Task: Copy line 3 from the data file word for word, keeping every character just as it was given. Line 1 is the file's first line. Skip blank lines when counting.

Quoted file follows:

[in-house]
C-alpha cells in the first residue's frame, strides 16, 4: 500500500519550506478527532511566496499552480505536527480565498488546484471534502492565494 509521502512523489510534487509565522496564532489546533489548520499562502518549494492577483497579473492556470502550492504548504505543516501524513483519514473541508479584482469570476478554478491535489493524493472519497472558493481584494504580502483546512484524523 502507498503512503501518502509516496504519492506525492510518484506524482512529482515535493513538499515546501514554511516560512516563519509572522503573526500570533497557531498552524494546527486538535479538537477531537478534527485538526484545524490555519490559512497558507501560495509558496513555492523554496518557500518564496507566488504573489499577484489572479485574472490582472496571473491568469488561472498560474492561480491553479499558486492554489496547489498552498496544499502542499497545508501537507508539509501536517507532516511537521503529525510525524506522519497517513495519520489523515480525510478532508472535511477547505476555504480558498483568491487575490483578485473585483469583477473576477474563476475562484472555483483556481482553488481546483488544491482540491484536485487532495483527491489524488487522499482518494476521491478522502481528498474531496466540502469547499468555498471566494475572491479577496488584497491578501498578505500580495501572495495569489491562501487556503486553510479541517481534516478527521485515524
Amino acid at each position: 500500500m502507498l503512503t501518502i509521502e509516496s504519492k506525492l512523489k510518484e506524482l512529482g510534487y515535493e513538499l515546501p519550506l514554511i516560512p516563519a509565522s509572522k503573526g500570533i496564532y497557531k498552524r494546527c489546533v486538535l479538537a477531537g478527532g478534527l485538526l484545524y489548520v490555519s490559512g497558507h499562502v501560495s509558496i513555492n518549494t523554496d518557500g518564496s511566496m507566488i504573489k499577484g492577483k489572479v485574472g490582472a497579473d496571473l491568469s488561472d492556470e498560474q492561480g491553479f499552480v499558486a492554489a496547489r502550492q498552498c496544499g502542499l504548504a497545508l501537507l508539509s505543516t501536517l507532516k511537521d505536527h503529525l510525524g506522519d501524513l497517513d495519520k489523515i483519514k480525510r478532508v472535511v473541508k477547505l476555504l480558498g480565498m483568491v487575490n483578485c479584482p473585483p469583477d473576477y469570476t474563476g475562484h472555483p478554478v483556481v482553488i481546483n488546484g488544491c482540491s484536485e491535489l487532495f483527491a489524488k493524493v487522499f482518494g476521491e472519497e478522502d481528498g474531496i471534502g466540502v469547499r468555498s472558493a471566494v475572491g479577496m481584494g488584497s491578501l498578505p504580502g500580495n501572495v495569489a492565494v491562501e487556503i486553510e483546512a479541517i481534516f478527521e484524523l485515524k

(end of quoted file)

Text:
Amino acid at each position: 500500500m502507498l503512503t501518502i509521502e509516496s504519492k506525492l512523489k510518484e506524482l512529482g510534487y515535493e513538499l515546501p519550506l514554511i516560512p516563519a509565522s509572522k503573526g500570533i496564532y497557531k498552524r494546527c489546533v486538535l479538537a477531537g478527532g478534527l485538526l484545524y489548520v490555519s490559512g497558507h499562502v501560495s509558496i513555492n518549494t523554496d518557500g518564496s511566496m507566488i504573489k499577484g492577483k489572479v485574472g490582472a497579473d496571473l491568469s488561472d492556470e498560474q492561480g491553479f499552480v499558486a492554489a496547489r502550492q498552498c496544499g502542499l504548504a497545508l501537507l508539509s505543516t501536517l507532516k511537521d505536527h503529525l510525524g506522519d501524513l497517513d495519520k489523515i483519514k480525510r478532508v472535511v473541508k477547505l476555504l480558498g480565498m483568491v487575490n483578485c479584482p473585483p469583477d473576477y469570476t474563476g475562484h472555483p478554478v483556481v482553488i481546483n488546484g488544491c482540491s484536485e491535489l487532495f483527491a489524488k493524493v487522499f482518494g476521491e472519497e478522502d481528498g474531496i471534502g466540502v469547499r468555498s472558493a471566494v475572491g479577496m481584494g488584497s491578501l498578505p504580502g500580495n501572495v495569489a492565494v491562501e487556503i486553510e483546512a479541517i481534516f478527521e484524523l485515524k